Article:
Christmas in China is a unique experience.
On Christmas Eve, I went to a tasty feast arranged by InternChina. The good food and company put me in the festive spirit. To continue with the celebrations, I made a spontaneous decision to go to Guangzhou with a couple of friends on Christmas Morning.
After a rush to throw my things in a bag, I jumped into a taxi to get to the train station. By the time we had arrived, there was a queue out the door, and the train was set to leave in under twenty minutes. My friends and I had already reserved the tickets online, but we still had to collect them at the counter. Fortunately, we all managed to get our tickets and we caught the train on time.
The journey was off to a good start.
The journey took just over an hour.
Guangzhou South Railway Station is huge and modern. It’s a fair distance from the city centre, but a 24-hour pass cost only 20rmb.
The metro system is clean, bright and modern. They have driverless cars, the carriages are wide and every station has glass screens with automatic doors at the edge of the platform.
When we arrived at the hostel, we found out that the government currently has a policy of not allowing foreigners to stay in hostels, which seemed strange. But this wasn’t a problem and we stayed in a nearby hotel.
Once we dropped off our bags, we could start exploring. The city is loud and animated. After walking around, we got some lunch on Beijing Road.
I tried some of the famous bubble tea.
As evening approached, we walked around the park on Yuexiu Mountain, where we saw The Five Rams. They are meant to bring good fortune to the city.
We then made our way to the Flower City Square, near the Pearl River, where we got a good view of the Canton Tower. This structure is an impressive feat of architecture. It stands at 600 meters, making it the third tallest tower in the world.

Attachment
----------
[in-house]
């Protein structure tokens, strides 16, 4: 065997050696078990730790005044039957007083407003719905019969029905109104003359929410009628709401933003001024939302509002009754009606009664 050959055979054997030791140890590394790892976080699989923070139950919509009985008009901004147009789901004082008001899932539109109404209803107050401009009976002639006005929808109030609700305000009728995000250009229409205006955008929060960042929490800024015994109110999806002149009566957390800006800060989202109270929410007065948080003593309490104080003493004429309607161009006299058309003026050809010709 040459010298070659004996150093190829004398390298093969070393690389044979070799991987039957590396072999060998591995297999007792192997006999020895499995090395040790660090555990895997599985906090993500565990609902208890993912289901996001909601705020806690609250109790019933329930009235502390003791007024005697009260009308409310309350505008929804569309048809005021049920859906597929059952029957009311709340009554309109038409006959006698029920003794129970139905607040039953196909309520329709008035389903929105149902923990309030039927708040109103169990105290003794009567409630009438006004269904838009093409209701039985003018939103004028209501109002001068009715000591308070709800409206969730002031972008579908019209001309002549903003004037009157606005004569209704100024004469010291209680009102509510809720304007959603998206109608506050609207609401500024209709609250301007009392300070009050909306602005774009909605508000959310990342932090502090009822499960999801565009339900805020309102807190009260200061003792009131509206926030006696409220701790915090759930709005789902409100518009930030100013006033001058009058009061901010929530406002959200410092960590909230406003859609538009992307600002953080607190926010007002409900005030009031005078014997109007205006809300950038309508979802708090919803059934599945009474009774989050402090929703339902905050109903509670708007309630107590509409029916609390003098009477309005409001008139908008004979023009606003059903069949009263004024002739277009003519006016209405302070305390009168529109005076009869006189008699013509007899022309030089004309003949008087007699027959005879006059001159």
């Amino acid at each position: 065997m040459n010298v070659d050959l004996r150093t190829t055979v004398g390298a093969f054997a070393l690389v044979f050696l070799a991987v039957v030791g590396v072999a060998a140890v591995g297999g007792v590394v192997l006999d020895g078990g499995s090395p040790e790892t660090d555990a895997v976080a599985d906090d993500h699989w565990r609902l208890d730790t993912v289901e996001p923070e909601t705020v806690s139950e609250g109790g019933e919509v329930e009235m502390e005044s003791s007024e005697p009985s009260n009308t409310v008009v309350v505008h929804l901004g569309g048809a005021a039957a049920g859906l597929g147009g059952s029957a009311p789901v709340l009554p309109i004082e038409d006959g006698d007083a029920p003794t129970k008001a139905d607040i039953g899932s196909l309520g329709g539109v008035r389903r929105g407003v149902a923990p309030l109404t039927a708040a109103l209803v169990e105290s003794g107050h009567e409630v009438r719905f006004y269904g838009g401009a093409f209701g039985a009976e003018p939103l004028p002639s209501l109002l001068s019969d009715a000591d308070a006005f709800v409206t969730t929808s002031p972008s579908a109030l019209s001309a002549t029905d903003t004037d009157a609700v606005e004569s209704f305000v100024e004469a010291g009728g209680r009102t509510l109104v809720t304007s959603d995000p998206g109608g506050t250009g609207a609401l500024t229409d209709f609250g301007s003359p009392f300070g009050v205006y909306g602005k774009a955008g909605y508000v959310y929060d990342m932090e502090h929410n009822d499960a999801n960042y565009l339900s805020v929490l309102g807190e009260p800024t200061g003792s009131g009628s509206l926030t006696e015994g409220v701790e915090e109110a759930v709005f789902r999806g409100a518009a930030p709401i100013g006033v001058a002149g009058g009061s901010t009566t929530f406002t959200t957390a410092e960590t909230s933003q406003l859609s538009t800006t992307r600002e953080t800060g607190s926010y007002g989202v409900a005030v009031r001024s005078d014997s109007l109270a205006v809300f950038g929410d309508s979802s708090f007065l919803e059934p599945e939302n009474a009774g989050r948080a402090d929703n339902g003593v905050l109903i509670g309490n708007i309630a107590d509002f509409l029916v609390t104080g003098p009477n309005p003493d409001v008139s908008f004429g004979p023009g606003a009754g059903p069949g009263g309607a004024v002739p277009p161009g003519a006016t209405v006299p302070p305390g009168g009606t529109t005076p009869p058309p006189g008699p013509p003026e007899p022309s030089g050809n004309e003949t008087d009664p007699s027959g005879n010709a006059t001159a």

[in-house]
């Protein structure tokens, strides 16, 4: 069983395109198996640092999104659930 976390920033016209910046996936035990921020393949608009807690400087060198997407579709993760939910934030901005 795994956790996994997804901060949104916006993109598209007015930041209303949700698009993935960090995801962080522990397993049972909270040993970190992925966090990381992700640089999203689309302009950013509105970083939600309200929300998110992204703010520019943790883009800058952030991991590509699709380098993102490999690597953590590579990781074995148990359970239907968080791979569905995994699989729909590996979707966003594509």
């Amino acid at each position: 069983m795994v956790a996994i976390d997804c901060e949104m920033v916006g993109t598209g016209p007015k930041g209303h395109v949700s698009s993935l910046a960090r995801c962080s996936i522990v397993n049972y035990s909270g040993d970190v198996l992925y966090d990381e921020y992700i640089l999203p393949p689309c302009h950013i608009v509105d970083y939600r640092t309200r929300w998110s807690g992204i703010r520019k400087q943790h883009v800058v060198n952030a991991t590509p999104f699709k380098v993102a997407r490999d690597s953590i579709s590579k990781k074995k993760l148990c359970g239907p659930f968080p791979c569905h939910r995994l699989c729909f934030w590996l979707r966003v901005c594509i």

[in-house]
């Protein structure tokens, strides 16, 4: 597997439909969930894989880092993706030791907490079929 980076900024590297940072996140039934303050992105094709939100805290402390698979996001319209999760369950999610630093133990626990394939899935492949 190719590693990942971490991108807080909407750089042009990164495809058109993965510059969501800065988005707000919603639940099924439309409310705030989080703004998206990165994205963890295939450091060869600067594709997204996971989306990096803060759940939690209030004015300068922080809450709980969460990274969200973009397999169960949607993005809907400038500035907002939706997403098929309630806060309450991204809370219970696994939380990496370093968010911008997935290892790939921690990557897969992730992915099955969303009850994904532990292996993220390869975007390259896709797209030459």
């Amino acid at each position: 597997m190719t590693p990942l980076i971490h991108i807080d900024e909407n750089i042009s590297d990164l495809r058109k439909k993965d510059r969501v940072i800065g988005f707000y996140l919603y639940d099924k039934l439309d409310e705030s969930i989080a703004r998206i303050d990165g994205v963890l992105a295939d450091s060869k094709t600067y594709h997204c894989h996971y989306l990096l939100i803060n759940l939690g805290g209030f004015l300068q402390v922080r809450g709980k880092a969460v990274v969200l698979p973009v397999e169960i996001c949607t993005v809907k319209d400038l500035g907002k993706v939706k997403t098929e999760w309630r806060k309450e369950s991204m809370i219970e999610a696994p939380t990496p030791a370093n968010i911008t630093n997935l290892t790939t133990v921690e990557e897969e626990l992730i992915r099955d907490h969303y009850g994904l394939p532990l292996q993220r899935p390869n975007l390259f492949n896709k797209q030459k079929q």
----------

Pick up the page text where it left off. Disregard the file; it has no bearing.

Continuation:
After some more walking around and being taken in by the lively atmosphere and the modern cityscape, we got some dinner and returned to the hotel to get some rest.
On Boxing Day, we went to the China Communist Party’s Third Congress Museum. It was all in Chinese, but my friends were very helpful by translating the key points.
We then headed over to the Chen Clan Ancestral Hall Museum, which was an academic temple. It is a site of historic and cultural significance, and it contains a number of beautiful pieces of artwork, from pottery to wood carvings and ivory.
Another attraction that we went to see was the Nanyue King’s Tomb in the Museum of the Western Han Dynasty Mausoleum. This was interesting and informational. I learnt that the King was buried with fifteen sacrificial people.
The last site that we saw was Shamian Island, which offers a glimpse into China’s colonial past. The island is a tranquil, scenic stretch of land that is shaded by trees and contains old colonial-era buildings. The southern side is encircled by the Pearl River. A canal separates the northern part from the mainland. Shamian Island was given to the UK and France in the nineteenth century.
The building that caught my attention the most was the old Soviet Union Consulate, which is now abandoned and has fallen into a state of disrepair.
After dinner, we made our way to the railway station and caught a late train back to Zhuhai. It was a different Christmas experience, for sure.
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